18. Briefing Memorandum From the Deputy Assistant Secretary of State for International Monetary Affairs (Weintraub) to the Assistant Secretary of State for Economic Affairs (Trezise)1


  • Meeting of study group on SDR-Aid link, December 16

We have put together some comments—brief, since you know the issue—on the questions circulated by Brookings2 for discussion on SDR-Aid link proposals. I also have attached a copy of the paper we did for Ambassador Korry.3

Would the link of SDRs to development finance impair their usefulness as an international reserve?
  • —The extent to which a donor country would incur permanent loss of liquidity would depend on its share of procurement from SDR-generated aid. Countries with recurring inflation and balance of payments deficits might want the right to “opt-out” from a link agreement.
  • —Threat of over-creation of SDRs because of LDC pressure does not seem to us to be very serious, but there is concern among various rich countries about overissue; and this could slow down consideration of establishing a link.
  • —It is clearly the feeling of a good many developed countries and that of the U.S. Treasury as well, that we should go slowly on the link until the SDRs do prove themselves. We do not see why this need be so; but since it is a strongly felt position of many, it does have considerable force.
Is it proper for the President to ask Congress for authority to provide U.S. resources to the developing countries without going through the appropriation process?
  • —One might rephrase this question to ask if it is realistic to ask Congress for such authority. Aid based on SDRs would still involve transfers of real resources or net payments outflows and I doubt that Congress would take a more relaxed view of this kind of aid than it [Page 46] does on direct contributions to international development institutions. I doubt that the Fried approach of seeking Congressional authority before negotiating with other countries would be successful.
Would a link lead to a net addition to total aid or would it merely substitute for other forms of aid?
  • —Part of the answer to this is the judgment of how much aid would be forthcoming without the link—a diminishing amount we think. If this judgment is accurate, a link might permit more regular aid flows and in the long run might result in considerable additionality in spite of a large element of substitution.
  • —If there were international agreement for an informal link, I think the same consideration that pertains to us would pertain to other developed countries. My own overall guess is that a link would probably result in more total aid from all sources than is likely to be the case without a link.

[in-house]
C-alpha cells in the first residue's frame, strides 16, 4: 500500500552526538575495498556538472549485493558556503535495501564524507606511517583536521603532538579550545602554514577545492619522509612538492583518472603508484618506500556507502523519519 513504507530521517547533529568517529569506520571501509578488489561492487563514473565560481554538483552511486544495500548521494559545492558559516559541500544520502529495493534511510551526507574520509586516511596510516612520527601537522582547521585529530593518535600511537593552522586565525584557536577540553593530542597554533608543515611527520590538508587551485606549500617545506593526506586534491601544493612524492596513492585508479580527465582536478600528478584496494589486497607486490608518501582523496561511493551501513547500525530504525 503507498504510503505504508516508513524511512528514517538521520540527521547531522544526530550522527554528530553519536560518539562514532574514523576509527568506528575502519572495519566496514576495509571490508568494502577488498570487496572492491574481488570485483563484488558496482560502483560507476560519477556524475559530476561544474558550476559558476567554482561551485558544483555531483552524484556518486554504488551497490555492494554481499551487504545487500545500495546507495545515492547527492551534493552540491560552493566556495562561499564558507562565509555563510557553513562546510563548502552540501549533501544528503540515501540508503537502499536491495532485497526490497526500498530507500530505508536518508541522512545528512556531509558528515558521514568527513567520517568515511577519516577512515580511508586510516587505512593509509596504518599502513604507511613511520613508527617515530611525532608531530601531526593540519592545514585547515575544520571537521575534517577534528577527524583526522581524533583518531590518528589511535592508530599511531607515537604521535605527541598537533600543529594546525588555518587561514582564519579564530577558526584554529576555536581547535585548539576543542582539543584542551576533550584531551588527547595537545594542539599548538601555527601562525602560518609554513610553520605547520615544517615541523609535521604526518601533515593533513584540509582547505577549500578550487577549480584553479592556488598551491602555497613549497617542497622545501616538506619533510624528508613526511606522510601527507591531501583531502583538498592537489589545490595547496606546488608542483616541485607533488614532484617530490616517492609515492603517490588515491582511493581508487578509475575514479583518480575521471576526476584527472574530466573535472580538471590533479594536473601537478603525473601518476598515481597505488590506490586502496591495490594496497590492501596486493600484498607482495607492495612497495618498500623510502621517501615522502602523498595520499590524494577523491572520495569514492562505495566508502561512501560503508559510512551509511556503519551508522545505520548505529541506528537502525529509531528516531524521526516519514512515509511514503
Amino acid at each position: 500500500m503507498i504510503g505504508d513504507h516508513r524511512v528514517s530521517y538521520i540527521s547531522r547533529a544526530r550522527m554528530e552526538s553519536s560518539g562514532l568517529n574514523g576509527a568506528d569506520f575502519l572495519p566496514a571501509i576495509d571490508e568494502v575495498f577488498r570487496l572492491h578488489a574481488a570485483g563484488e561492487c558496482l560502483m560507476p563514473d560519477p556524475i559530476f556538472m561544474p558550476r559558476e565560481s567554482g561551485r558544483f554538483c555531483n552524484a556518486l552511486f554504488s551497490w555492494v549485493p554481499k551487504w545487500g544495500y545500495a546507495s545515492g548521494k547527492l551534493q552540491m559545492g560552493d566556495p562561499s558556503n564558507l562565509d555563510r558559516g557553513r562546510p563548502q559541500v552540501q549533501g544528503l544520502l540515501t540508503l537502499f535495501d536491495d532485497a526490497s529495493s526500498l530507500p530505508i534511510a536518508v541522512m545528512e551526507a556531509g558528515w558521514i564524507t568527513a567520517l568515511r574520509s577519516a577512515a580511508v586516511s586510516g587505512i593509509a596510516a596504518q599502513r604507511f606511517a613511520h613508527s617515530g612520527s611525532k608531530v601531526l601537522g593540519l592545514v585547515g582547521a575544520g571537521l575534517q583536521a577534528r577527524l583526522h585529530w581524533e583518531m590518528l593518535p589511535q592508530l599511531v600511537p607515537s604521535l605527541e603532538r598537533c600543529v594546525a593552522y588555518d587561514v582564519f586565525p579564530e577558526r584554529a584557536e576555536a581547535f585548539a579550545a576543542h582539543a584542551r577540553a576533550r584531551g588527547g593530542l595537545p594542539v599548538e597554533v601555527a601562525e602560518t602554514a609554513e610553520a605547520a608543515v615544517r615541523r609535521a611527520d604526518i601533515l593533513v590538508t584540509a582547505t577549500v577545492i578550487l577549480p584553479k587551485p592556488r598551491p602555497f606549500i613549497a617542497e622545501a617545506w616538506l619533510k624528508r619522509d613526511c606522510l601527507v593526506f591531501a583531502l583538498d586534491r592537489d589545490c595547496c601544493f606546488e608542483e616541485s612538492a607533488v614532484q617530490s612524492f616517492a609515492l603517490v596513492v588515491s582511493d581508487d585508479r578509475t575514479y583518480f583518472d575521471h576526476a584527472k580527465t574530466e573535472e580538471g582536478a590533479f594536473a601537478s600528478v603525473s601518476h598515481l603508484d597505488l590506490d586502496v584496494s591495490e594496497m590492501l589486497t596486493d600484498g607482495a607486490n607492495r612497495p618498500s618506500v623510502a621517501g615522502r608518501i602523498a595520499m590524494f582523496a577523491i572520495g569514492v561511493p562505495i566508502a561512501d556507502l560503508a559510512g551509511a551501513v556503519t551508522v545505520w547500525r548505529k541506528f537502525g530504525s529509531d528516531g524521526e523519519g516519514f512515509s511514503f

• —The experience of the Third IDA Replenishment negotiation will be a telling factor in considering eventual adoption of SDR-aid linkage, and also in reaching some judgment of Congressional support for aid via multilateral institutions.
Would other industrial countries agree?
  • —Bill Dale and some people at Treasury feel strongly that rejection of an organic link during SDR negotiations was quite important for the EEC countries and that most, if not all, are still opposed. We will have an opportunity to test European attitudes over the next year or so in such places as UNCTAD, where the question of a link will receive increasing attention.
  • —Burden sharing based on IMF quotas would more closely approximate our present view of aid-giving capacity than rough formulations such as the 40-60 sharing that we now have in IDA.
  • —A link might complicate future decisions on SDR creation and may make it more difficult to get agreement on the amounts we think necessary for liquidity purposes—but we doubt this will be overly serious.
  • —The main attraction of a link is that it would institutionalize a particular method for multilateral aid-giving within the structure of a working system with the rules of procedure and participation already set up by the prospective donor countries.
  • —Getting an agreement to amend IMF articles for an organic link would be far more difficult than negotiating a voluntary link with other IDA Part I countries; but it might be that only a formal link would establish a permanent mechanism for IDA replenishment. This is no moment, however, to seek a formal link even if we later might wish one.
  • —Unilateral implementation of a link is certainly possible, but we doubt that it is the best way to proceed at this point.
  1. Source: National Archives, RG 59, Central Files 1967-69, FN 10 IMF. No classification marking. Drafted by Weintraub and Frank Vaznaugh (E/OMA/FOD).
  2. Not further identified.
  3. Not printed. Entitled “A Link Between SDRs and Aid,” undated. For documentation on SDR activation, see Foreign Relations, 1969–1976, vol. III, Documents 119 ff. Edward M. Korry, Ambassador to Chile, had been tapped by Under Secretary Richardson for temporary duty in Washington to prepare an in-house assessment of U.S. foreign assistance programs. See Document 124.